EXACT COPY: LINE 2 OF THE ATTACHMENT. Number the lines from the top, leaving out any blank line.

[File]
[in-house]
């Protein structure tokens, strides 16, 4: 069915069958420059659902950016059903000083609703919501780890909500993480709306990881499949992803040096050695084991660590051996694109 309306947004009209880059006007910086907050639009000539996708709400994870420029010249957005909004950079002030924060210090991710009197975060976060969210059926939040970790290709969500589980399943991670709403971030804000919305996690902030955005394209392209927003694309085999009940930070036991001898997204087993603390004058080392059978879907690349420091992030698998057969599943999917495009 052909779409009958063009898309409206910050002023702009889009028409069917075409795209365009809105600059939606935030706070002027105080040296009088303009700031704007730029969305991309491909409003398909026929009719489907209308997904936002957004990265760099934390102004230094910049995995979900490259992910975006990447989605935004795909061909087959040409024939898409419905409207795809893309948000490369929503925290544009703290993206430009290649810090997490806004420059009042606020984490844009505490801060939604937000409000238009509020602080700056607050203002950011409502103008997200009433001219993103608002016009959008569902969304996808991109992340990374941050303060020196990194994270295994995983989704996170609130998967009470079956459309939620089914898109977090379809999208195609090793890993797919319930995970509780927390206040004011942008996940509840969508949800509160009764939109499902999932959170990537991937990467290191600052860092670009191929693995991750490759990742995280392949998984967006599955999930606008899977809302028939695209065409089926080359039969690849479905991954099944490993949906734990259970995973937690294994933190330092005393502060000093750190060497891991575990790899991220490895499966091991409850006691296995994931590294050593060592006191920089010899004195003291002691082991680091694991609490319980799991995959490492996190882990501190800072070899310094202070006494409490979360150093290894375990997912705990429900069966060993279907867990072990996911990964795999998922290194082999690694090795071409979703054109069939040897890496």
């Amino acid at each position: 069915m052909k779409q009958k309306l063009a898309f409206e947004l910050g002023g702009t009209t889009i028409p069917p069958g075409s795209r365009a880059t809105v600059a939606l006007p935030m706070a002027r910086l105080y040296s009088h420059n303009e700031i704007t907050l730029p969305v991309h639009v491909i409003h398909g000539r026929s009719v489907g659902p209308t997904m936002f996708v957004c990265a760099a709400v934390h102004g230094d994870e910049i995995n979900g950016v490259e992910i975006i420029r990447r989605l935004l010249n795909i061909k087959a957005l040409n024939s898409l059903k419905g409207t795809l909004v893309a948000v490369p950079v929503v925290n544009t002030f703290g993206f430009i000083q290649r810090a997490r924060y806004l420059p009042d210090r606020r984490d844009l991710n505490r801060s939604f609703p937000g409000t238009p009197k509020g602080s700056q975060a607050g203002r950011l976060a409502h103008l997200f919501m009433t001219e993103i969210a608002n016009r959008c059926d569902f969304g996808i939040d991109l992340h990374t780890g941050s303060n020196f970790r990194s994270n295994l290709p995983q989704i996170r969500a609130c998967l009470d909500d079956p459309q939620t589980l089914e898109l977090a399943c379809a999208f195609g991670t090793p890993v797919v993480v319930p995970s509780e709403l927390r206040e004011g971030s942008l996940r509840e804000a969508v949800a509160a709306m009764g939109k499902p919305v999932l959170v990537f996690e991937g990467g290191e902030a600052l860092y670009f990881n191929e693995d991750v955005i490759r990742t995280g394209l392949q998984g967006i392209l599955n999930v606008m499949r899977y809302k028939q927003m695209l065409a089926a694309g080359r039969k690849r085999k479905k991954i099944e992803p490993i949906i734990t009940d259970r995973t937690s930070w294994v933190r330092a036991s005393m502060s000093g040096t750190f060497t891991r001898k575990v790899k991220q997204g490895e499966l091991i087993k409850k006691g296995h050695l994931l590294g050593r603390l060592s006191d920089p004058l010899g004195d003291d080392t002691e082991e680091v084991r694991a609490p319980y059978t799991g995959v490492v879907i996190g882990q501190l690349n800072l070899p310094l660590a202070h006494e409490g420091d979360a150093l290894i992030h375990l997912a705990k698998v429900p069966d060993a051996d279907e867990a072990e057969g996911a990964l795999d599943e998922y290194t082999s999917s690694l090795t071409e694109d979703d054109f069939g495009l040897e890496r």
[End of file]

């Protein structure tokens, strides 16, 4: 069915069958420059659902950016059903000083609703919501780890909500993480709306990881499949992803040096050695084991660590051996694109 309306947004009209880059006007910086907050639009000539996708709400994870420029010249957005909004950079002030924060210090991710009197975060976060969210059926939040970790290709969500589980399943991670709403971030804000919305996690902030955005394209392209927003694309085999009940930070036991001898997204087993603390004058080392059978879907690349420091992030698998057969599943999917495009 052909779409009958063009898309409206910050002023702009889009028409069917075409795209365009809105600059939606935030706070002027105080040296009088303009700031704007730029969305991309491909409003398909026929009719489907209308997904936002957004990265760099934390102004230094910049995995979900490259992910975006990447989605935004795909061909087959040409024939898409419905409207795809893309948000490369929503925290544009703290993206430009290649810090997490806004420059009042606020984490844009505490801060939604937000409000238009509020602080700056607050203002950011409502103008997200009433001219993103608002016009959008569902969304996808991109992340990374941050303060020196990194994270295994995983989704996170609130998967009470079956459309939620089914898109977090379809999208195609090793890993797919319930995970509780927390206040004011942008996940509840969508949800509160009764939109499902999932959170990537991937990467290191600052860092670009191929693995991750490759990742995280392949998984967006599955999930606008899977809302028939695209065409089926080359039969690849479905991954099944490993949906734990259970995973937690294994933190330092005393502060000093750190060497891991575990790899991220490895499966091991409850006691296995994931590294050593060592006191920089010899004195003291002691082991680091694991609490319980799991995959490492996190882990501190800072070899310094202070006494409490979360150093290894375990997912705990429900069966060993279907867990072990996911990964795999998922290194082999690694090795071409979703054109069939040897890496």